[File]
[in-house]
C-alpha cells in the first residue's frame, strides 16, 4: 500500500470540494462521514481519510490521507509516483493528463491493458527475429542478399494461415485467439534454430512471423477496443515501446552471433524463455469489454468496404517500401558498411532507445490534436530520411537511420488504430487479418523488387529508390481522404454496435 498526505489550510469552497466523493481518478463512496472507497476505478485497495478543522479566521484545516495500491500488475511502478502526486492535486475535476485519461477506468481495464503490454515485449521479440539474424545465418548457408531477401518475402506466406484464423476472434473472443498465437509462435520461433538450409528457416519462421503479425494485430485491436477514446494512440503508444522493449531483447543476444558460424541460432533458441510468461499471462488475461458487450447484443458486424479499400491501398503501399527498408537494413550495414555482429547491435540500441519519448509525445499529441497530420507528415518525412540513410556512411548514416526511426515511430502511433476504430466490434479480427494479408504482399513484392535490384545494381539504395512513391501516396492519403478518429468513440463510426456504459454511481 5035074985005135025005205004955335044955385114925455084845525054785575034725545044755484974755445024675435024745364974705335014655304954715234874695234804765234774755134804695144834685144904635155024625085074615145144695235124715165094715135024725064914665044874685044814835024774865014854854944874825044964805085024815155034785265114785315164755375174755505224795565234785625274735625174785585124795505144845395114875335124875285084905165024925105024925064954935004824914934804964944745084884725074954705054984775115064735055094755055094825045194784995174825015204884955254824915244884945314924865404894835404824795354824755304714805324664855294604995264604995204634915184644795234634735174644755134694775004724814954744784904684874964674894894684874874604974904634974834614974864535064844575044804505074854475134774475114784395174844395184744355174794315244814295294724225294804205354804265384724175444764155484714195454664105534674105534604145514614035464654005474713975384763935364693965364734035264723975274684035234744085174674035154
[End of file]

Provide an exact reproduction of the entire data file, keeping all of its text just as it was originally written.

[in-house]
C-alpha cells in the first residue's frame, strides 16, 4: 500500500470540494462521514481519510490521507509516483493528463491493458527475429542478399494461415485467439534454430512471423477496443515501446552471433524463455469489454468496404517500401558498411532507445490534436530520411537511420488504430487479418523488387529508390481522404454496435 498526505489550510469552497466523493481518478463512496472507497476505478485497495478543522479566521484545516495500491500488475511502478502526486492535486475535476485519461477506468481495464503490454515485449521479440539474424545465418548457408531477401518475402506466406484464423476472434473472443498465437509462435520461433538450409528457416519462421503479425494485430485491436477514446494512440503508444522493449531483447543476444558460424541460432533458441510468461499471462488475461458487450447484443458486424479499400491501398503501399527498408537494413550495414555482429547491435540500441519519448509525445499529441497530420507528415518525412540513410556512411548514416526511426515511430502511433476504430466490434479480427494479408504482399513484392535490384545494381539504395512513391501516396492519403478518429468513440463510426456504459454511481 5035074985005135025005205004955335044955385114925455084845525054785575034725545044755484974755445024675435024745364974705335014655304954715234874695234804765234774755134804695144834685144904635155024625085074615145144695235124715165094715135024725064914665044874685044814835024774865014854854944874825044964805085024815155034785265114785315164755375174755505224795565234785625274735625174785585124795505144845395114875335124875285084905165024925105024925064954935004824914934804964944745084884725074954705054984775115064735055094755055094825045194784995174825015204884955254824915244884945314924865404894835404824795354824755304714805324664855294604995264604995204634915184644795234634735174644755134694775004724814954744784904684874964674894894684874874604974904634974834614974864535064844575044804505074854475134774475114784395174844395184744355174794315244814295294724225294804205354804265384724175444764155484714195454664105534674105534604145514614035464654005474713975384763935364693965364734035264723975274684035234744085174674035154